Lumber Grades

Each piece of lumber is examined and assigned a grade depending on its physical characteristics. In addition to visually graded lumber, machine-stress-rated (MSR) lumber is available in Canada. MSR lumber is identified in grade stamps by its structural properties and, for most wood-frame construction purposes, is independent of species.

Many softwood lumber species in Canada are harvested, milled and marketed together. Those having similar properties that enables them to be used together easily are combined into a single-species combination and marketed under a group designation. The Canadian commercial species combinations and their characteristics are shown in Table 9.

The top grade is Select Structural, which is used only where high strength, stiffness and good appearance are required. Lumber marked No. 1 grade often contains some percentage of Select Structural material, but permitted knots are slightly larger.

Tests have shown that No. i and No. 2 grades of lumber have the same strength. These grades are popular for most general construction uses. No. 3 grade lumber is used in general construction where appearance is not a factor.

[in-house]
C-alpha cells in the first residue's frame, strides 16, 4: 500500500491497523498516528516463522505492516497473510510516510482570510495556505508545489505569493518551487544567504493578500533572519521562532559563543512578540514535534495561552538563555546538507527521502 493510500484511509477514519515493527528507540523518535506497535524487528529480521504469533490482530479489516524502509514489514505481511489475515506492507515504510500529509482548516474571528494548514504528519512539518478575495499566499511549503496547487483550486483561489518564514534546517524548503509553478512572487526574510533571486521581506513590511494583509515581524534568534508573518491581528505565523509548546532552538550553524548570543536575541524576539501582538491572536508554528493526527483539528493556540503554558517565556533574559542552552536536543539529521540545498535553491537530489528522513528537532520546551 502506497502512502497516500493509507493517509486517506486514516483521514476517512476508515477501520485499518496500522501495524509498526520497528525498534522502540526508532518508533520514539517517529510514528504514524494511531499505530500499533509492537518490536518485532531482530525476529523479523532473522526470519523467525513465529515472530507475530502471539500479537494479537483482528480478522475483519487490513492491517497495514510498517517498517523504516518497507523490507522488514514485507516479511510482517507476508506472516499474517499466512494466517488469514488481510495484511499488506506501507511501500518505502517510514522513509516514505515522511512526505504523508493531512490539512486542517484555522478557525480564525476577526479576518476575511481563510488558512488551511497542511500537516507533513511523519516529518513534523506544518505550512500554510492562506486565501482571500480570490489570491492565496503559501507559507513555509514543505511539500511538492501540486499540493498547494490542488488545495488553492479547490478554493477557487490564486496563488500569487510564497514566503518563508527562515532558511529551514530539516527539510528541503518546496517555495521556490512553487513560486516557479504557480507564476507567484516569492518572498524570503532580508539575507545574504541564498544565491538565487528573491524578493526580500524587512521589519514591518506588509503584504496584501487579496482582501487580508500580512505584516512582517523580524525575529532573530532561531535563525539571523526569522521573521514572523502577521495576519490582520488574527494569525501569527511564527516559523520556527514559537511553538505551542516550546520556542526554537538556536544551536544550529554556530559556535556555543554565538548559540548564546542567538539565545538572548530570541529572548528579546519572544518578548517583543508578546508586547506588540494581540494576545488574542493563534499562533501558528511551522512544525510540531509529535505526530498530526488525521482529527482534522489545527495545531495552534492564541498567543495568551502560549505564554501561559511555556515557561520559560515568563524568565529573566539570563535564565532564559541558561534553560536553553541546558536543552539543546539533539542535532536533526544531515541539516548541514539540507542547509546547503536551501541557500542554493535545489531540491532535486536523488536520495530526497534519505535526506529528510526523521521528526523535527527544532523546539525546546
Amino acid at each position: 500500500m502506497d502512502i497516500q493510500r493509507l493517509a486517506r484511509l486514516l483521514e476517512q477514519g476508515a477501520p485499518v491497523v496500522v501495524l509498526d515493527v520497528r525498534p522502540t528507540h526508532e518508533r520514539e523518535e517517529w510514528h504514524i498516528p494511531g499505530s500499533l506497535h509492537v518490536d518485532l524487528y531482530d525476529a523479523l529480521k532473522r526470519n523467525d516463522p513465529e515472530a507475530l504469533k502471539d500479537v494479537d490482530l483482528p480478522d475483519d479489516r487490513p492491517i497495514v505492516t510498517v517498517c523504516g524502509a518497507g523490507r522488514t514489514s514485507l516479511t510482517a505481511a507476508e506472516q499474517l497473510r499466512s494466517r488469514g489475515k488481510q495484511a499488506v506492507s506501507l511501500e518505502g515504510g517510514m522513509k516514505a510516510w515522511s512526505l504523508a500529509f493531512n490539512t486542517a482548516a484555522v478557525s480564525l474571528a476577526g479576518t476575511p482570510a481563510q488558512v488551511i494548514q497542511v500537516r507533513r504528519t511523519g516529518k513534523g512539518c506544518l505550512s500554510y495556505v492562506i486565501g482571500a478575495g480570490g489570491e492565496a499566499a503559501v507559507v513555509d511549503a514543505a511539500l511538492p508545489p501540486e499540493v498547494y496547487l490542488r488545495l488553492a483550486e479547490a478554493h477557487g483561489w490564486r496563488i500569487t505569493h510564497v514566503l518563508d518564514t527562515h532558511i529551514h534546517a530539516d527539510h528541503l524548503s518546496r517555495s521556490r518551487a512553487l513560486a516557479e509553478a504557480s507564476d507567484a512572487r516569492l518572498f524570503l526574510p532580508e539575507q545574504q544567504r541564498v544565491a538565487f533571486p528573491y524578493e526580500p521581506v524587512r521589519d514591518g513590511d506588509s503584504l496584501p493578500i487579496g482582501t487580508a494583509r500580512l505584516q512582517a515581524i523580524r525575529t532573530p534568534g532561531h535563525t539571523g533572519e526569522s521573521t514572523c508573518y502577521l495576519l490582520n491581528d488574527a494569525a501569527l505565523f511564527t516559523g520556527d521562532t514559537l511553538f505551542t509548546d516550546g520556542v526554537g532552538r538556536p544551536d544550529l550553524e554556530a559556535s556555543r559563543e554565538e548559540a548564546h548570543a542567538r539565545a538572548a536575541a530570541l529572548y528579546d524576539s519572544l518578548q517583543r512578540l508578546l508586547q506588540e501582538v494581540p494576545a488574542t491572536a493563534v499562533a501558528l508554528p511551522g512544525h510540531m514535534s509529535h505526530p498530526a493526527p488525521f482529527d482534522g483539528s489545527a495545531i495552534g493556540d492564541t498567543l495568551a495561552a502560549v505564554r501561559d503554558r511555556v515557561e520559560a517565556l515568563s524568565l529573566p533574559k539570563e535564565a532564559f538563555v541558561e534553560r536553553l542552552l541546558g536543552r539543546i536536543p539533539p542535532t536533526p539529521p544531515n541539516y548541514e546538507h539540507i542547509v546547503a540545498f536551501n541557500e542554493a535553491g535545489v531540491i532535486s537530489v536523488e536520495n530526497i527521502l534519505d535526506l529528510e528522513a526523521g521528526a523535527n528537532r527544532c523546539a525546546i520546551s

2 x 4 in. (38 x 89 mm) and 2x6 in. (38 x 140 mm) lumber are available as Stud grades. Stud grade is stiff, straight lumber suitable for vertical wall members. 2 x 4 in. (38 x 89 mm) is also available as Construction, Standard, Utility and Economy grades. Construction and Standard grade lumber are used for structural purposes. Construction grade lumber has similar strength properties as No. 3 grade, and Standard grade is lower. Utility and Economy grades are not used for structural purposes. Economy is the lowest grade.

Minimum grades for various uses of lumber in wood-frame construction, such as stud wall framing, plank-frame construction, posts and beams, sheathing and subflooring are set forth in the National Building Code of Canada. Tables giving maximum allowable spans for visually graded lumber and for MSR lumber when used as joists and rafters are available from the Canadian Wood Council. In this publication, a number of tables have been provided which present the maximum allowable spans for structural components using various grades of lumber.

Metric sizes of softwood lumber are the same as those in use in Canada under the imperial system of measure ment, but their sizes are expressed in millimetres of actual thickness and width after surfacing. The concept of "nominal size" is not used. Table 10 relates the current metric dimensions to the imperial equivalents actual and nominal.

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